Mank

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Mank
Mank.png
Official release poster
Directed byDavid Fincher
Produced by
Written byJack Fincher
Starring
Music by
CinematographyErik Messerschmidt
Edited byKirk Baxter
Production
companies
Distributed byNetflix
Release date
  • November 13, 2020 (2020-11-13) (United States)
Running time
131 minutes[2]
CountryUnited States
LanguageEnglish
Budget$25 million[3]
Box office$99,752[4]

Mank is a 2020 American biographical drama film about screenwriter Herman J. Mankiewicz and his development of the screenplay for Citizen Kane (1941). Directed by David Fincher, based on a screenplay by his late father Jack Fincher, the film was produced by Ceán Chaffin, Douglas Urbanski, and Eric Roth. It stars Gary Oldman in the title role, alongside Amanda Seyfried, Lily Collins, Arliss Howard, Tom Pelphrey, Sam Troughton, Ferdinand Kingsley, Tuppence Middleton, Tom Burke, Joseph Cross, Jamie McShane, Toby Leonard Moore, Monika Gossmann, and Charles Dance.

David Fincher's father Jack Fincher wrote the script in the 1990s, and David originally intended to film it after he completed The Game (1997), with Kevin Spacey and Jodie Foster as the leads. It never came to fruition, and Jack Fincher died in 2003. Eventually, the project was officially announced in July 2019, and filming took place around Los Angeles from November 2019 to February 2020.[5]

Mank had a limited theatrical release on November 13, 2020, and began streaming on Netflix on December 4. The film received positive reviews from critics, who praised its direction, acting (particularly Oldman and Seyfried), cinematography, and production values. It received a leading-six nominations at the 78th Golden Globe Awards, including Best Motion Picture – Drama.[6]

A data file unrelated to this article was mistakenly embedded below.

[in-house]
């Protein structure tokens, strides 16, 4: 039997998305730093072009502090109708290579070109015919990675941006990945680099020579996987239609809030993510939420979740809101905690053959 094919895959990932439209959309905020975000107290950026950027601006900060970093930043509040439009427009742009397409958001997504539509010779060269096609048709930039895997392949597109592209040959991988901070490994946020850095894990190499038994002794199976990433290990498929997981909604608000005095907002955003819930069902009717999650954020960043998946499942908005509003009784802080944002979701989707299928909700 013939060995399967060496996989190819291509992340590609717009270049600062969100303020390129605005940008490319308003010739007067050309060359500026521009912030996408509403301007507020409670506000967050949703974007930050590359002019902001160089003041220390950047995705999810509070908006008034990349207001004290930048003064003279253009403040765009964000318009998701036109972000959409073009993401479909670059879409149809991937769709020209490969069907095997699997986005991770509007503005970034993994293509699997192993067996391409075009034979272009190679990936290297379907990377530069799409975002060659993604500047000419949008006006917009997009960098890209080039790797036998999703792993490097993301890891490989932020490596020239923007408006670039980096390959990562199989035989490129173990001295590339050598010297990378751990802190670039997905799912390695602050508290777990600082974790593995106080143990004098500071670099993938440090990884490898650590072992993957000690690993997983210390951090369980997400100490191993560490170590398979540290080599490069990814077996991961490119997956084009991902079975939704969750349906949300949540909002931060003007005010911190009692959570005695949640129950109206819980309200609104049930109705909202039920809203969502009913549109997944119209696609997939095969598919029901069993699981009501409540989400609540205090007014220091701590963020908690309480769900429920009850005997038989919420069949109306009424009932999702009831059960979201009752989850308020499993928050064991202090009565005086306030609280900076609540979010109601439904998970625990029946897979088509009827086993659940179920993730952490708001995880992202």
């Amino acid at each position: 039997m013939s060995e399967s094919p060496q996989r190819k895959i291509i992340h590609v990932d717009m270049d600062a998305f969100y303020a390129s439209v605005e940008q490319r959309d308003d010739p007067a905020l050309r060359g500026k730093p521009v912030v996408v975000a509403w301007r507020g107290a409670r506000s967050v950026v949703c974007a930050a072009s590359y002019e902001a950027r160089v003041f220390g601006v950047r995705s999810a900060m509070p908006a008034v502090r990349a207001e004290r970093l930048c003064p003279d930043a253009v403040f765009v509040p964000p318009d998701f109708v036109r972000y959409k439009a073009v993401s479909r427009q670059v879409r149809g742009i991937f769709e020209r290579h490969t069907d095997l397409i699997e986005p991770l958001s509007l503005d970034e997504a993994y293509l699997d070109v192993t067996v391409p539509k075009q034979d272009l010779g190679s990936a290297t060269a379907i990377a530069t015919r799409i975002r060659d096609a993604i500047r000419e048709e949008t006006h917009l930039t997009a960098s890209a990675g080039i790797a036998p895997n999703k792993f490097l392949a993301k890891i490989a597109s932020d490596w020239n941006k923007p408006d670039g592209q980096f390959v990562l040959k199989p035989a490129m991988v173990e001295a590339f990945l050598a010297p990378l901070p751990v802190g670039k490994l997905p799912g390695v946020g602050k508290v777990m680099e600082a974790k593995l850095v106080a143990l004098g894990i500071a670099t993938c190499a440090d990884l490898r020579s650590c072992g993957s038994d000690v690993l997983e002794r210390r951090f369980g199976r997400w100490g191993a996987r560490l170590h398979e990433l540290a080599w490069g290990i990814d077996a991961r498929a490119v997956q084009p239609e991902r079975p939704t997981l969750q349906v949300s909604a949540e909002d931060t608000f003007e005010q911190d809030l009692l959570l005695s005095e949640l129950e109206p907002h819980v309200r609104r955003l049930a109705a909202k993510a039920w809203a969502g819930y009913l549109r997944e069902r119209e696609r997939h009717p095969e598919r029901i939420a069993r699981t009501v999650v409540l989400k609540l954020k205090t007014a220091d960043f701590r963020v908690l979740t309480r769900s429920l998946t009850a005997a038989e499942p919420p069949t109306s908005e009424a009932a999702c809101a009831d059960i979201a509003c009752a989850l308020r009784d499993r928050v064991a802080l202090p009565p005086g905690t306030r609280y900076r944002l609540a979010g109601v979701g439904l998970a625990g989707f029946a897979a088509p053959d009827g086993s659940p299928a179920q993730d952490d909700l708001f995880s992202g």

Plot[edit]

In 1940, Orson Welles is given complete creative freedom for his next project by RKO. For the screenplay, Welles recruits Herman J. Mankiewicz, who is in Victorville, California recovering from a broken leg he sustained in a car accident. Herman dictates the script to his secretary, Rita Alexander, who notices similarities between the main character and William Randolph Hearst. Producer John Houseman is concerned about Herman's dense, nonlinear screenplay, while Herman's brother Joseph worries that it may anger the powerful Hearst.

In 1930, Herman visits an MGM location where he and the female lead, Marion Davies, recognize each other. She introduces him to Hearst, her benefactor and lover, who takes a liking to Herman. In 1933, Herman and his wife Sara attend Louis B. Mayer's birthday party at Hearst Castle with many Hollywood bigwigs. They discuss the rise of Nazi Germany and the upcoming gubernatorial election, in particular candidate Upton Sinclair. Herman and Marion go for a stroll, where they bond over discussions on politics and the film industry.

In 1940, Houseman grows impatient over Herman's lack of progress. Rita is also concerned with the timing of the writing, as well as Herman's alcoholism. Herman eventually finishes the screenplay in time. Houseman is impressed but reminds Herman that he will receive no credit for his work.

In 1934, Herman and Joseph begin working at MGM under Mayer. Studio executives, including Irving Thalberg, actively work against Sinclair's gubernatorial campaign. The studio produces propaganda films for a smear campaign, funded by Hearst, against Sinclair. Herman approaches Marion to get the films pulled, but is unsuccessful as she has already left the studio for Warner Brothers. Herman and Sara later attend an election night watch party at the Trocadero Nightclub, where Mayer announces the winner, Frank Merriam. Herman's colleague, director Shelly Metcalf, shoots and kills himself after being diagnosed with Parkinson's disease and guilt-ridden over his role in the smear campaign, in spite of personally supporting Sinclair.

In 1940, Charles Lederer picks up the screenplay from Herman to deliver to the studio. Joseph visits Herman after reading the screenplay and warns him of Hearst's reaction and how it might affect Marion. He does, however, believe that it's the finest thing Herman has ever written. Marion also visits and does her best to persuade Herman to change the screenplay but to no avail. She tells Herman she will try to stop the picture from getting made.

In 1937, Herman crashes a party at Hearst Castle, where he drunkenly pitches the idea for the film he will go on to write in 1940, offending everyone present including Hearst, Mayer and Marion. An enraged Mayer reveals that Herman is on Hearst's payroll and calls him a court jester. Hearst tells him an allegory about a monkey and an organ grinder and sees him out.